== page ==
Hammerich asked his brother to collect his royalties for a play and some articles and requested a picture of his brother's son, "my beloved Little Boy." He continued, "I often long for him, Louise will understand better than anybody. Next to our parents he is the one that I miss the most." The exile thought of his brother and sister-in-law with both sorrow and "comfort and joy, because I know that you have forgiven me, and that you think of me with forbearence and love.... I have no Little Boy here but a little Frank, with whom I have made friends, only in reality he is an atrocious child.... Just now he is howling and screaming: Freeeederik, and kicking his mother because she won't let him disturb me. When he is well-behaved -- which he seldom is -- he is irresistible, especially when he discovers that there is a common word that I don't understand and screams: Oh, Goodness gracious!"

Hammerich ended: "Good by for now, dear Louise and Kaj. We shall always stick together."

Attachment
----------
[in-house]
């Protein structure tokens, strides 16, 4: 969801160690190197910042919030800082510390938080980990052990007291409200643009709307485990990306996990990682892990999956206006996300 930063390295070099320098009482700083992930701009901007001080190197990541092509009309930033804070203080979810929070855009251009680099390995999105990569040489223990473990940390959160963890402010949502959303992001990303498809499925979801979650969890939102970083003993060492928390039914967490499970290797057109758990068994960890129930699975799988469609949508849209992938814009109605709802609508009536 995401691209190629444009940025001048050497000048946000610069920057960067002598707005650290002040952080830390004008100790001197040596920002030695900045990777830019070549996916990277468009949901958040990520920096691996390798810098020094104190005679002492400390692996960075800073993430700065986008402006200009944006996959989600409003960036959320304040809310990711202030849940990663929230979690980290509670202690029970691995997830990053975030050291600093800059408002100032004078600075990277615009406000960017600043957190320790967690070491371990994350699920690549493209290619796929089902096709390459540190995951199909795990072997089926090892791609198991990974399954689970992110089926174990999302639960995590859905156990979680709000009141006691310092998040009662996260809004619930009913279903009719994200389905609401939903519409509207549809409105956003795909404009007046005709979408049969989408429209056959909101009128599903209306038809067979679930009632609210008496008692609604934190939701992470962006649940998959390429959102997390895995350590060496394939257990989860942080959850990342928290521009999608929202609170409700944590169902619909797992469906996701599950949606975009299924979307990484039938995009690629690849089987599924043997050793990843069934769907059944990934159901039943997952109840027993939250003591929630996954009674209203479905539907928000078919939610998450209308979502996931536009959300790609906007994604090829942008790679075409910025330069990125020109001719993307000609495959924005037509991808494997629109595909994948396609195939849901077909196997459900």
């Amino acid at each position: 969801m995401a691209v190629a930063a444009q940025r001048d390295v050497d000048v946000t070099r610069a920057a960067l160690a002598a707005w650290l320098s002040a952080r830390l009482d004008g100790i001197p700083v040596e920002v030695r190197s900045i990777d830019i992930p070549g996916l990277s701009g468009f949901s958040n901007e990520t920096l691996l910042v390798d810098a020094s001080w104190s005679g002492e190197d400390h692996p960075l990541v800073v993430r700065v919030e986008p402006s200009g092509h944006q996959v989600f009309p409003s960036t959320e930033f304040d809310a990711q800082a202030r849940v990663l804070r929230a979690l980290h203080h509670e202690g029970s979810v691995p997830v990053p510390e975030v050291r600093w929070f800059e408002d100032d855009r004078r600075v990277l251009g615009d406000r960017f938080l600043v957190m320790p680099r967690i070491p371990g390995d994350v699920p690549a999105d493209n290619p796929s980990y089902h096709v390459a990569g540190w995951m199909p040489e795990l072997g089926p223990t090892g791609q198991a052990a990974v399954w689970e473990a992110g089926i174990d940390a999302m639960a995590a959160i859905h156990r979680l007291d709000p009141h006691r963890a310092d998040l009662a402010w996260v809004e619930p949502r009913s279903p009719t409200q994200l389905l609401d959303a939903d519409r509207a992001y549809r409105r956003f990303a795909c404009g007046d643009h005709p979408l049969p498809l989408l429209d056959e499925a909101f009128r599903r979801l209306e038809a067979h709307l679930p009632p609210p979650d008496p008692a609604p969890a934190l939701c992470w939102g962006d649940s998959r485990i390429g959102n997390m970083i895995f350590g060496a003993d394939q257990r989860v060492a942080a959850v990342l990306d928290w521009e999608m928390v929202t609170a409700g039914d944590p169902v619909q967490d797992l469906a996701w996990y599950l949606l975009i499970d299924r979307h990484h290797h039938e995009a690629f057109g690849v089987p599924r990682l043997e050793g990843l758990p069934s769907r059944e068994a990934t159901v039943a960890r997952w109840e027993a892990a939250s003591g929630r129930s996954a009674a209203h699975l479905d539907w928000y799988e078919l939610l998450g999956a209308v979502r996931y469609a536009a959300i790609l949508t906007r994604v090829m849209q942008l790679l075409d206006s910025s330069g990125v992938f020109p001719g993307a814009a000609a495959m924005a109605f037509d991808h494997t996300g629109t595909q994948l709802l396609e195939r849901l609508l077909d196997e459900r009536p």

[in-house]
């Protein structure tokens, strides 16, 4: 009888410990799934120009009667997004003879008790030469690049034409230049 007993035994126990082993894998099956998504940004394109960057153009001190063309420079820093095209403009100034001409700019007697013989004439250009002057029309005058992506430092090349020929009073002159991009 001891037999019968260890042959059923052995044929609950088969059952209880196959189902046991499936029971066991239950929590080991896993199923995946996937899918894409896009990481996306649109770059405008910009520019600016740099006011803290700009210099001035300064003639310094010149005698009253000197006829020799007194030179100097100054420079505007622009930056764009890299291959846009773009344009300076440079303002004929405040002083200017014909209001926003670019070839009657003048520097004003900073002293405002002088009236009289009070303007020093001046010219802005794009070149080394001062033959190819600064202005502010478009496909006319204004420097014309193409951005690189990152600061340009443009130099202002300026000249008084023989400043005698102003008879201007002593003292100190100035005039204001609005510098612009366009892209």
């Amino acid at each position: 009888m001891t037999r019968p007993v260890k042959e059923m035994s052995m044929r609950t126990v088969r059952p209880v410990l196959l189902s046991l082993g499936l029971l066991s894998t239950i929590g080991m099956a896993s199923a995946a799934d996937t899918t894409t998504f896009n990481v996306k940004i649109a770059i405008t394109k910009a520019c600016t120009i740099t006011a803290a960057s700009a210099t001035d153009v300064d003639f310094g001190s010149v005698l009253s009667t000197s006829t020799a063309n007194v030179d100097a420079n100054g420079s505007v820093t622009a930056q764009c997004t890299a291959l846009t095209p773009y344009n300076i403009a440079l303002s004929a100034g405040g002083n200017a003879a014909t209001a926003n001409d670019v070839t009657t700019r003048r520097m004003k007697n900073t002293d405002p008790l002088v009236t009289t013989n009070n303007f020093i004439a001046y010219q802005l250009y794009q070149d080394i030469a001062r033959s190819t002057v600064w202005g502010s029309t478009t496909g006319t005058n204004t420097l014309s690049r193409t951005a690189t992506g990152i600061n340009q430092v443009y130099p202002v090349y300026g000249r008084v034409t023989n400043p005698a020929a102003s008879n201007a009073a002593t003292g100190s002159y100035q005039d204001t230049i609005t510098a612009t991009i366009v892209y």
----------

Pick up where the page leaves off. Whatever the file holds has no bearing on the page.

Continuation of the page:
Portland, Oregon, and San Francisco, California

Frederik Hammerich's letters to his family in Denmark continued until 1917. For about five years he worked as a clerk in the Pullman Car Company in Portland, Oregon. From about 1900, he lived in San Francisco, where his main social contacts seem to have been with that city's colony of Danish immigrants. Other letters to his brother do not tell much about the exile's life, but it appears to have been lonely and difficult. When Hammerich's father died in 1916, the obituary in a Copenhagen newspaper mentioned all his sons who held important positions in Danish society. Frederik Hammerich, the outcast, was not mentioned.